General Motors in Detroit. (Photo by Adelle Loiselle.)

GM to close five North American plants, including Oshawa

General Motors has confirmed it will close its Oshawa assembly plant and four other facilities in the United States next year, as part of a global restructuring of the company.

The auto giant made the announcement that will cost thousands of people their jobs on Monday. The Oshawa facility, as well as the Detroit-Hamtramck Assembly in Detroit, Lordstown Assembly in Warren, Ohio, Baltimore Operations in White Marsh, Maryland, and Warren Transmission Operations in Warren, Michigan will all be shut down.

The move comes as GM shifts focus to electric and autonomous vehicle programs, vowing to double the amount of resources allocated in those areas within the next two years. The steps will also improve “overall business performance” by reorganizing global product development staffs, realigning manufacturing capacity, and reducing the salaried workforce, GM said.

“The actions we are taking today continue our transformation to be highly agile, resilient, and profitable, while giving us the flexibility to invest in the future,” said GM Chairman and CEO Mary Barra, in a statement. “We recognize the need to stay in front of changing market conditions and customer preferences to position our company for long-term success.”

GM said it estimates that the changes announced Monday will save the company $6 billion by the end of 2020.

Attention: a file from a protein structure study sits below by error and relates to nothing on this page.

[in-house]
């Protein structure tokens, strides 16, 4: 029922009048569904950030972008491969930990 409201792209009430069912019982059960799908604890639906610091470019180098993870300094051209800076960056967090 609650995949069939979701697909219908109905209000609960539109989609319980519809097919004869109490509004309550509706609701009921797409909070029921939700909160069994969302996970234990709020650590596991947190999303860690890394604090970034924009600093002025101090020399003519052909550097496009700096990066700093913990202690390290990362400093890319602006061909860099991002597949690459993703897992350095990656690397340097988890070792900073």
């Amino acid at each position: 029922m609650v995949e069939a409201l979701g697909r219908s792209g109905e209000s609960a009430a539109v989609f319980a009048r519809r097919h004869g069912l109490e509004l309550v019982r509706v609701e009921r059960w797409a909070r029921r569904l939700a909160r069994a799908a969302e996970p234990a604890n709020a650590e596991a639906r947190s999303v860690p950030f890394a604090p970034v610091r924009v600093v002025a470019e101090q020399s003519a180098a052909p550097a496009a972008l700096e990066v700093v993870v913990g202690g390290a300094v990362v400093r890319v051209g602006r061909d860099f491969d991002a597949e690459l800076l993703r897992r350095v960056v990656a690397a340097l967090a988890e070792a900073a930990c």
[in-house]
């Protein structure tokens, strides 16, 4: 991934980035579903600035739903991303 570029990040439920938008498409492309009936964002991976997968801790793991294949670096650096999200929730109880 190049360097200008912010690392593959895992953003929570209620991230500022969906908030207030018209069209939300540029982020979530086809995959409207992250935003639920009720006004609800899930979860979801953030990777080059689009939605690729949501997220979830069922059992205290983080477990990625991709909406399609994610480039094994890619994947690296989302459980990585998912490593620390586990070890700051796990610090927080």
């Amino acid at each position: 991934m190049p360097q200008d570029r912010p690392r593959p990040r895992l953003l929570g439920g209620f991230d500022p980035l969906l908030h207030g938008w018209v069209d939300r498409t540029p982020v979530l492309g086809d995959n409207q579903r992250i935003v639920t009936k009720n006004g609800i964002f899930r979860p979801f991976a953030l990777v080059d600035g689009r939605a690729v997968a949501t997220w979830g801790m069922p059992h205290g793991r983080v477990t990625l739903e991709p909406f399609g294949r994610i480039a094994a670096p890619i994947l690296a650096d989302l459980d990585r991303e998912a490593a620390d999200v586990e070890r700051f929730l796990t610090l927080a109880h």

The auto manufacturer is also cutting its salaried and salaried contract staff by 15 per cent, which includes 25 per cent fewer executives.

The Oshawa Assembly plant has been in operation since November 1953. The loss of the facility will deliver a devastating blow to Oshawa and the Durham region, as 2,500 unionized workers and 300 salaried employees will be out of a job.

Prime Minister Justin Trudeau said in a tweet that he has already expressed his “disappointment in the closure” with Barra.

“GM workers have been part of the heart and soul of Oshawa for generations – and we’ll do everything we can to help the families affected by this news get back on their feet,” tweeted Trudeau.

The provincial government has deployed Employment Ontario’s rapid re-employment training services team to the area. They are tasked with providing affected workers with targeted local training and jobs services to help them regain employment as quickly as possible and will coordinate with the federal government to support access to employment insurance and other programs.

“We are looking at how best to align our programs to ensure maximum support is available for affected employees and their families. In speaking with GM, we have stressed the importance of supporting their employees through this difficult transition,” said Ontario Premier Doug Ford, who described this as a “difficult day.”

“A lot of people are feeling shocked and saddened. I know some people are also feeling angry and betrayed,” said Ford.

He is also calling on the federal government to immediately extend employment insurance (EI) eligibility to ensure workers in the auto sector can fully access the benefits.

“There is a precedent for this kind of action that has been deployed in Alberta’s oil patch, and the people of Ontario are right to expect that the federal government will show a similar level of respect to the families that depend on Ontario’s auto sector,” said Ford. “We are also asking the federal government to work with their U.S. counterparts to remove all tariffs so that impacted auto parts suppliers can remain competitive after the Oshawa Assembly Plant closes its doors.”

In protest of the plant closure, workers at the Oshawa facility walked off the job Monday morning, according to Unifor Canada.